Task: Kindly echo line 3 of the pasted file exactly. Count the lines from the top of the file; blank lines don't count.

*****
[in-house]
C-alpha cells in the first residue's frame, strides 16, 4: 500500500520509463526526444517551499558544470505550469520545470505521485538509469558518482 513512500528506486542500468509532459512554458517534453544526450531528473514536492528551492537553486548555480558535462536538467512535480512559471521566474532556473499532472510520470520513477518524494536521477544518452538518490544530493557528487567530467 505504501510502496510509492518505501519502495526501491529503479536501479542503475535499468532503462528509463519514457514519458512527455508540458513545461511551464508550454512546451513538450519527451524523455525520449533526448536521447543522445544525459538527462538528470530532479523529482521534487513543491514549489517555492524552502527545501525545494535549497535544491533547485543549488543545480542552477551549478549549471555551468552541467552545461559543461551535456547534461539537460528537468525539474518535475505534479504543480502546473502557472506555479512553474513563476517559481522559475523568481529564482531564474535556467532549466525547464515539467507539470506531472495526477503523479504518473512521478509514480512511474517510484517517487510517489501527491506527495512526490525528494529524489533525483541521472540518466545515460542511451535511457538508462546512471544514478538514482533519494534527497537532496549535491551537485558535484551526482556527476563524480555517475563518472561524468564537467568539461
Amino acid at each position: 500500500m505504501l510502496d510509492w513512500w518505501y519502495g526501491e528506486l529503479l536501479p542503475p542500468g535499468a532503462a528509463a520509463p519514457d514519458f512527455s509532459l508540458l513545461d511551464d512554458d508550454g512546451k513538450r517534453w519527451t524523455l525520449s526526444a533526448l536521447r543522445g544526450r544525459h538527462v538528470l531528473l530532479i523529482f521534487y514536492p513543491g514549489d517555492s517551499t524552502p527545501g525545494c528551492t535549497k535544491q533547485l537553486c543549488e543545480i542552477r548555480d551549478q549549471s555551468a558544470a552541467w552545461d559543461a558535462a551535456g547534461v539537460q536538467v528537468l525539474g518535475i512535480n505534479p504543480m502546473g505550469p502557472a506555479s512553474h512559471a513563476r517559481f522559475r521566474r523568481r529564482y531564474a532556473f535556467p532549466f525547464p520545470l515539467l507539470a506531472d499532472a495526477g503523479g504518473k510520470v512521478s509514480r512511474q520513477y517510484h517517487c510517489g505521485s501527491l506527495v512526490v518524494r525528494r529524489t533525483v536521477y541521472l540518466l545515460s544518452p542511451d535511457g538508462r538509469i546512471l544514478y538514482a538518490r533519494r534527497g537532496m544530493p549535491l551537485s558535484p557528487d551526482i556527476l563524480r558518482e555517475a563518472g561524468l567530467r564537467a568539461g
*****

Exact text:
Amino acid at each position: 500500500m505504501l510502496d510509492w513512500w518505501y519502495g526501491e528506486l529503479l536501479p542503475p542500468g535499468a532503462a528509463a520509463p519514457d514519458f512527455s509532459l508540458l513545461d511551464d512554458d508550454g512546451k513538450r517534453w519527451t524523455l525520449s526526444a533526448l536521447r543522445g544526450r544525459h538527462v538528470l531528473l530532479i523529482f521534487y514536492p513543491g514549489d517555492s517551499t524552502p527545501g525545494c528551492t535549497k535544491q533547485l537553486c543549488e543545480i542552477r548555480d551549478q549549471s555551468a558544470a552541467w552545461d559543461a558535462a551535456g547534461v539537460q536538467v528537468l525539474g518535475i512535480n505534479p504543480m502546473g505550469p502557472a506555479s512553474h512559471a513563476r517559481f522559475r521566474r523568481r529564482y531564474a532556473f535556467p532549466f525547464p520545470l515539467l507539470a506531472d499532472a495526477g503523479g504518473k510520470v512521478s509514480r512511474q520513477y517510484h517517487c510517489g505521485s501527491l506527495v512526490v518524494r525528494r529524489t533525483v536521477y541521472l540518466l545515460s544518452p542511451d535511457g538508462r538509469i546512471l544514478y538514482a538518490r533519494r534527497g537532496m544530493p549535491l551537485s558535484p557528487d551526482i556527476l563524480r558518482e555517475a563518472g561524468l567530467r564537467a568539461g